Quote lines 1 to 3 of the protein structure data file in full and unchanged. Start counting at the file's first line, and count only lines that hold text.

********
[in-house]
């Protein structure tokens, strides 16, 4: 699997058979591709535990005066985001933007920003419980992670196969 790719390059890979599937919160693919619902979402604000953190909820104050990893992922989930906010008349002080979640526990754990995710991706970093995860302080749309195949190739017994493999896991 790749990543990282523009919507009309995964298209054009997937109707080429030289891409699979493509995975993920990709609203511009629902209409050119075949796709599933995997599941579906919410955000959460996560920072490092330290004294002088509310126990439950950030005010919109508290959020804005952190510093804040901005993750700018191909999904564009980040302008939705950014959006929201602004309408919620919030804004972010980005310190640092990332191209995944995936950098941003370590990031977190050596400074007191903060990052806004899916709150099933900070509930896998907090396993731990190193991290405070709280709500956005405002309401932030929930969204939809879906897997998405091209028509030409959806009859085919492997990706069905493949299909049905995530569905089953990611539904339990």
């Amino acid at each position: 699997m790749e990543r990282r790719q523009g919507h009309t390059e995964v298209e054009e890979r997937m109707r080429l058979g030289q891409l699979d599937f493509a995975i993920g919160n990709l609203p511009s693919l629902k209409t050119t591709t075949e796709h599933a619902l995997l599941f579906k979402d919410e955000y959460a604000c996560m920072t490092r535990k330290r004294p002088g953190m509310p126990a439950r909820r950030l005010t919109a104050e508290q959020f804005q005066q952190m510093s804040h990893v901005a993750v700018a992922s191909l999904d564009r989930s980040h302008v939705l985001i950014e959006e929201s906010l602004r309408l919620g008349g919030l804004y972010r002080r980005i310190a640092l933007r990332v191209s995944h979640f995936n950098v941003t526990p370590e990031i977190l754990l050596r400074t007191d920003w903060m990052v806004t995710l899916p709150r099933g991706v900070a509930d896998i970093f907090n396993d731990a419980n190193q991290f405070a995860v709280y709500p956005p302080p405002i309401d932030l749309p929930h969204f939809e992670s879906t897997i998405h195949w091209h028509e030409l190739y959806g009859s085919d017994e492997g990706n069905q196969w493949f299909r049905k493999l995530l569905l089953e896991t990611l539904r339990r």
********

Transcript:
[in-house]
């Protein structure tokens, strides 16, 4: 699997058979591709535990005066985001933007920003419980992670196969 790719390059890979599937919160693919619902979402604000953190909820104050990893992922989930906010008349002080979640526990754990995710991706970093995860302080749309195949190739017994493999896991 790749990543990282523009919507009309995964298209054009997937109707080429030289891409699979493509995975993920990709609203511009629902209409050119075949796709599933995997599941579906919410955000959460996560920072490092330290004294002088509310126990439950950030005010919109508290959020804005952190510093804040901005993750700018191909999904564009980040302008939705950014959006929201602004309408919620919030804004972010980005310190640092990332191209995944995936950098941003370590990031977190050596400074007191903060990052806004899916709150099933900070509930896998907090396993731990190193991290405070709280709500956005405002309401932030929930969204939809879906897997998405091209028509030409959806009859085919492997990706069905493949299909049905995530569905089953990611539904339990």
């Amino acid at each position: 699997m790749e990543r990282r790719q523009g919507h009309t390059e995964v298209e054009e890979r997937m109707r080429l058979g030289q891409l699979d599937f493509a995975i993920g919160n990709l609203p511009s693919l629902k209409t050119t591709t075949e796709h599933a619902l995997l599941f579906k979402d919410e955000y959460a604000c996560m920072t490092r535990k330290r004294p002088g953190m509310p126990a439950r909820r950030l005010t919109a104050e508290q959020f804005q005066q952190m510093s804040h990893v901005a993750v700018a992922s191909l999904d564009r989930s980040h302008v939705l985001i950014e959006e929201s906010l602004r309408l919620g008349g919030l804004y972010r002080r980005i310190a640092l933007r990332v191209s995944h979640f995936n950098v941003t526990p370590e990031i977190l754990l050596r400074t007191d920003w903060m990052v806004t995710l899916p709150r099933g991706v900070a509930d896998i970093f907090n396993d731990a419980n190193q991290f405070a995860v709280y709500p956005p302080p405002i309401d932030l749309p929930h969204f939809e992670s879906t897997i998405h195949w091209h028509e030409l190739y959806g009859s085919d017994e492997g990706n069905q196969w493949f299909r049905k493999l995530l569905l089953e896991t990611l539904r339990r």